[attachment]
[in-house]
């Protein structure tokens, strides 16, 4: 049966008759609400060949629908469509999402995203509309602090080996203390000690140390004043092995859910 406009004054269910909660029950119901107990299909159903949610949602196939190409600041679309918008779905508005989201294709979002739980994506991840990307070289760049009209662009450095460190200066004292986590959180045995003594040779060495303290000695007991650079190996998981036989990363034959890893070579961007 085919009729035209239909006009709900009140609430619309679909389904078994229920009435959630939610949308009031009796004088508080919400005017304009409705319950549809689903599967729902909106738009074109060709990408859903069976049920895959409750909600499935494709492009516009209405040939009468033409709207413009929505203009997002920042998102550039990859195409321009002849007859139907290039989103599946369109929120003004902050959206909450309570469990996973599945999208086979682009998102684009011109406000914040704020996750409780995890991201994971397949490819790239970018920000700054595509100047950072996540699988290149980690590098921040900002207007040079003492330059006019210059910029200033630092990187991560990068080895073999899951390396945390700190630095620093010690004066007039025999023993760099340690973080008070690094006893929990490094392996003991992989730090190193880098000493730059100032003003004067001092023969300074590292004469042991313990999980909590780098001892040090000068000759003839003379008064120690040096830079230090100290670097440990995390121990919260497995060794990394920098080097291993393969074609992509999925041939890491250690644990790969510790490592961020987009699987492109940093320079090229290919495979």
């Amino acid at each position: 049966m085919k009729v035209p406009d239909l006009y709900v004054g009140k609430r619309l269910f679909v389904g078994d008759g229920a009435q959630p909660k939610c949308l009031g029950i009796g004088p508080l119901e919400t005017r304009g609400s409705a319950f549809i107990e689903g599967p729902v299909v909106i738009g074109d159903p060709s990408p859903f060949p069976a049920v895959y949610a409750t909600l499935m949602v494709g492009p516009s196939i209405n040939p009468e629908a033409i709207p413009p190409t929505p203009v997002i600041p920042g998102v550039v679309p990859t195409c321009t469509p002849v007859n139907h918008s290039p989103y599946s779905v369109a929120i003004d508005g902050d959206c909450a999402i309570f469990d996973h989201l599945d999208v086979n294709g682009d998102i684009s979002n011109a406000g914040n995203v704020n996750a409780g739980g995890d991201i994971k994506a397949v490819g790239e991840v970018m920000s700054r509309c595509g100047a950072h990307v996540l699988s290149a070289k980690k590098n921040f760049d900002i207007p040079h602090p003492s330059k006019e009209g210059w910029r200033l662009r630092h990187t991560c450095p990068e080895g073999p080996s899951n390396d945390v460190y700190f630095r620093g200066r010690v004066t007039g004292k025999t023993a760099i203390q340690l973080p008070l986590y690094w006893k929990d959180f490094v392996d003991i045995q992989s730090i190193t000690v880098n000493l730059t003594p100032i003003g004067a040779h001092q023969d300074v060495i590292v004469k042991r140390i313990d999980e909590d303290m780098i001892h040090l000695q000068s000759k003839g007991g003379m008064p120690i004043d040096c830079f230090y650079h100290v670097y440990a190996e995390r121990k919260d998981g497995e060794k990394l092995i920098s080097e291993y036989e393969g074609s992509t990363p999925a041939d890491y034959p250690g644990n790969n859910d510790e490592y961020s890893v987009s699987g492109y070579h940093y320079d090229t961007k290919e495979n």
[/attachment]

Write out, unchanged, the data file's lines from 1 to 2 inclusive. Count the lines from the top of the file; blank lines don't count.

[in-house]
């Protein structure tokens, strides 16, 4: 049966008759609400060949629908469509999402995203509309602090080996203390000690140390004043092995859910 406009004054269910909660029950119901107990299909159903949610949602196939190409600041679309918008779905508005989201294709979002739980994506991840990307070289760049009209662009450095460190200066004292986590959180045995003594040779060495303290000695007991650079190996998981036989990363034959890893070579961007 085919009729035209239909006009709900009140609430619309679909389904078994229920009435959630939610949308009031009796004088508080919400005017304009409705319950549809689903599967729902909106738009074109060709990408859903069976049920895959409750909600499935494709492009516009209405040939009468033409709207413009929505203009997002920042998102550039990859195409321009002849007859139907290039989103599946369109929120003004902050959206909450309570469990996973599945999208086979682009998102684009011109406000914040704020996750409780995890991201994971397949490819790239970018920000700054595509100047950072996540699988290149980690590098921040900002207007040079003492330059006019210059910029200033630092990187991560990068080895073999899951390396945390700190630095620093010690004066007039025999023993760099340690973080008070690094006893929990490094392996003991992989730090190193880098000493730059100032003003004067001092023969300074590292004469042991313990999980909590780098001892040090000068000759003839003379008064120690040096830079230090100290670097440990995390121990919260497995060794990394920098080097291993393969074609992509999925041939890491250690644990790969510790490592961020987009699987492109940093320079090229290919495979």